July 18, 2018
Imagine you’re speeding along on a highway. Suddenly, the traffic ahead of you slows, forcing you to hit the brakes. Eventually you arrive at the source of the bottleneck: a mattress lying in the right lane. One by one, your fellow motorists simply crept around it. No one stopped to move it off the road to relieve the congestion.
Why would so many people fail to take action and (easily) fix the problem that slowed traffic to a crawl?
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People – whether motorists, business leaders or lawmakers – are simply not very proactive. By that we mean humans have a tendency to keep doing what they’ve been doing, maintaining the status quo rather than breaking the flow and creating a better future. In the mattress example, it means driving around the obstruction rather than removing it, allowing the problem to continue indefinitely.
As researchers of organization behavior and leadership, we have long studied the nature of proactive behavior and how it helps people perform better at their jobs. Failing to behave proactively can be consequential as well, often negatively.
A perfect example is the U.S. Congress and its unwillingness to rein in President Donald Trump over Russia. By failing to act sooner over growing evidence that Russia hacked the 2016 elections and related matters, Republican lawmakers have now witnessed what was once unthinkable: an American president standing next to a leader of a hostile power and criticizing his own intelligence agencies.
People commonly think being proactive means simply starting sooner rather than later, not procrastinating, or taking initiative to get work done.
But it is far more than that. Your behavior is proactive when:
• you choose it yourself rather than comply with external demands
• you execute strategically more than mindlessly
• you are future-focused rather than anchored in the present or past
• your intention is to change something for the better, thus to create a better future.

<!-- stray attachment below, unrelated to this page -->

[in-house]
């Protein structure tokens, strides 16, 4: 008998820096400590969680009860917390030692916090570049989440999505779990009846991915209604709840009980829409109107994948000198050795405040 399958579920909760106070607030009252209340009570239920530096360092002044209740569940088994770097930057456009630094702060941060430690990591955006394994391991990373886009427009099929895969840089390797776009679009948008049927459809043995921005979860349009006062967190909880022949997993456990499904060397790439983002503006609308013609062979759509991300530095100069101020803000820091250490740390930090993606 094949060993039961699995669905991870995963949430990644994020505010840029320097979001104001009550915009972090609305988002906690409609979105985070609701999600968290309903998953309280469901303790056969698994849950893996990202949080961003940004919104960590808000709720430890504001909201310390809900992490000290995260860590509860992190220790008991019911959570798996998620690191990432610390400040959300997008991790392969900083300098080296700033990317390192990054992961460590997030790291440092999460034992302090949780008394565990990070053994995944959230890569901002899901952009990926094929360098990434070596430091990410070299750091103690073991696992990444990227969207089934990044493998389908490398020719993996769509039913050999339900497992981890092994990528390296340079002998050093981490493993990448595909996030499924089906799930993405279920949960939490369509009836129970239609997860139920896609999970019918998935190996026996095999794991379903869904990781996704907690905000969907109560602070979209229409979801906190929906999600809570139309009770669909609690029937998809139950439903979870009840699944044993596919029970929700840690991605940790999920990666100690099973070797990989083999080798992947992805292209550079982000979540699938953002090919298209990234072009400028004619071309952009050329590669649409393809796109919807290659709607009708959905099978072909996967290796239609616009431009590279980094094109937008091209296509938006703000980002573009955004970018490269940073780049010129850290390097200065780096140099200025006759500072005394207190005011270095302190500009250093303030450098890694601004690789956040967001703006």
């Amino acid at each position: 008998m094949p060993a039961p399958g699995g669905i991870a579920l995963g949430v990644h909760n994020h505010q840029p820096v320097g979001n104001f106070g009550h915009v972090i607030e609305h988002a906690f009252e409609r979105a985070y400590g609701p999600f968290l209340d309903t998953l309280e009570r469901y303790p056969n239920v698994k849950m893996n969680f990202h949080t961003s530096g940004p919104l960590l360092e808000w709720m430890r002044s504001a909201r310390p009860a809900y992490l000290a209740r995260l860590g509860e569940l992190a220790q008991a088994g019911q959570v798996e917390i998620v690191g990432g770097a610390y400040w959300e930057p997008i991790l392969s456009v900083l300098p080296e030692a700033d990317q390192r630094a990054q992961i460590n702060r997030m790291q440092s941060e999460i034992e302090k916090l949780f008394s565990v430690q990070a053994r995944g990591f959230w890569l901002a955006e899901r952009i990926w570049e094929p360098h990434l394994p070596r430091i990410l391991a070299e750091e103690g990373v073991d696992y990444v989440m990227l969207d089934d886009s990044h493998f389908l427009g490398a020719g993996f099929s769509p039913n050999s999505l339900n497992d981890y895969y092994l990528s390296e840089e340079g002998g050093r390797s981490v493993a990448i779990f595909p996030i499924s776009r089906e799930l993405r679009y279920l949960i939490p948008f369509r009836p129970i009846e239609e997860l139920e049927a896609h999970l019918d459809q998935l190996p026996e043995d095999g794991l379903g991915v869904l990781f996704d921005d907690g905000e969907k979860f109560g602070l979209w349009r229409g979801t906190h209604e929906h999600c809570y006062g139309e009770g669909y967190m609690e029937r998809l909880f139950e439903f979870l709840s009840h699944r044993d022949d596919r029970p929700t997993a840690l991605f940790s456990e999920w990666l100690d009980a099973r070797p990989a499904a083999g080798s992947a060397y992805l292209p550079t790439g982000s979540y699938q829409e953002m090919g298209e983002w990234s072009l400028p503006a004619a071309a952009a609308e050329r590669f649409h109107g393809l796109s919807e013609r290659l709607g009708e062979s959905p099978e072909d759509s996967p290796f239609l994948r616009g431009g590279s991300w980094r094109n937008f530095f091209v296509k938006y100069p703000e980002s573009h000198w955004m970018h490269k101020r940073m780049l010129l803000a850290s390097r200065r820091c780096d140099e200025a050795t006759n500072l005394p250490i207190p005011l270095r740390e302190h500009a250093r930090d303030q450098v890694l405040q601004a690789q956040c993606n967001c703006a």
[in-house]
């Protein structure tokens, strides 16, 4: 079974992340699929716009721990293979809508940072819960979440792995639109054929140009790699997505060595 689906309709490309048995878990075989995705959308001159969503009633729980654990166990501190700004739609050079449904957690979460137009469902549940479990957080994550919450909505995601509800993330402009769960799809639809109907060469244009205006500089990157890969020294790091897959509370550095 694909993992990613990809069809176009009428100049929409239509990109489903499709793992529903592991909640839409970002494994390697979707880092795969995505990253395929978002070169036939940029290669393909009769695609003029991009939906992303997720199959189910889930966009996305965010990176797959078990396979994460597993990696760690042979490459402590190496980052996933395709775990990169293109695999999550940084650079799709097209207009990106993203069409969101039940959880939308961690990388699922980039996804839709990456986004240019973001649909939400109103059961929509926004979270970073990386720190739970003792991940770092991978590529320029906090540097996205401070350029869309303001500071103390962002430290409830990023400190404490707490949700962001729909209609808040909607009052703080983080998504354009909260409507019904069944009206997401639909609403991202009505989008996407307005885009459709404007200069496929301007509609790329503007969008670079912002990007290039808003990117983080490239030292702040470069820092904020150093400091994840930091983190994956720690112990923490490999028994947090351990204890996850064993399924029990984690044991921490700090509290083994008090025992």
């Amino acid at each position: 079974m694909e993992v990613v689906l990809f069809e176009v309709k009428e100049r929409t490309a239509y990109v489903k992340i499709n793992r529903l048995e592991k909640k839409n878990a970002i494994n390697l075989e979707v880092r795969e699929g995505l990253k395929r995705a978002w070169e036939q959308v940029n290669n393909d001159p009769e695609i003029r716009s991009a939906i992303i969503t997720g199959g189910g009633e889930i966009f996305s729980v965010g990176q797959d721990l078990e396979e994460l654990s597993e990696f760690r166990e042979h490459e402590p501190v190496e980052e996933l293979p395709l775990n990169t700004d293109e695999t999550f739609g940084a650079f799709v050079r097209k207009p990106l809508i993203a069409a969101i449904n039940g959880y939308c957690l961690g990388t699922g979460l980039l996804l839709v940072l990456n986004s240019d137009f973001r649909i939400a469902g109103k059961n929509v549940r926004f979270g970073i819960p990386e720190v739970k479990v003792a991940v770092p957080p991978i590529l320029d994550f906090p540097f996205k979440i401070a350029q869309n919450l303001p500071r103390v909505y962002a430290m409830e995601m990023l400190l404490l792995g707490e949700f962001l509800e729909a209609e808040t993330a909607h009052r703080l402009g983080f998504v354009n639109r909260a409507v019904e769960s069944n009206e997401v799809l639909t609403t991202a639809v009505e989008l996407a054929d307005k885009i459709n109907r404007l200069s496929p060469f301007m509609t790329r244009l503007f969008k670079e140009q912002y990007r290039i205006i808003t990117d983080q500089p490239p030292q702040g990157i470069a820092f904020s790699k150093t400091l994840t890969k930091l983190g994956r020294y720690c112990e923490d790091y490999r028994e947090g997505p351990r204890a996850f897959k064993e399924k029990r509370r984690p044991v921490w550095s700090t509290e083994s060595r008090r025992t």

Proactivity begins with recognizing that a current trajectory – your own, your team’s, your company’s, your country’s – is not good enough, or downright bad, and deciding to make a course correction. More concretely, proactivity means solving or preventing problems and identifying and capturing opportunities, en route to a future that is better than if you had not changed course.
Our research suggests that truly proactive leadership is a rare bird. In one study, for example, we interviewed 75 chief executive officers in several countries including the U.S. and asked them to tell us their work goals. Of the over 2,000 goals they mentioned, the vast majority were business-as-usual, maintenance goals such as “keeping customers,” “surviving” and “holding onto good employees.” Only a very few, such as “building a new factory,” “finding a new international partner” and “being a leader in changing how the marketplace works” were notably proactive in ways that could dramatically change their companies’ trajectories.
We conducted several studies to better understand the connection between being proactive and performing successfully.
In the first one, we asked 148 business grad students at a single school with significant full-time work experience to fill out a survey intended to measure their behavioral tendencies. The survey listed 17 different behaviors, such as “If I see something I don’t like, I fix it,” “I am always looking for better ways to do things,” “I love to challenge the status quo” and “If I believe in an idea, no obstacle will prevent me from making it happen,” and we asked the students to mark how strongly they agreed with each statement in terms of how they work, from 1 to 7.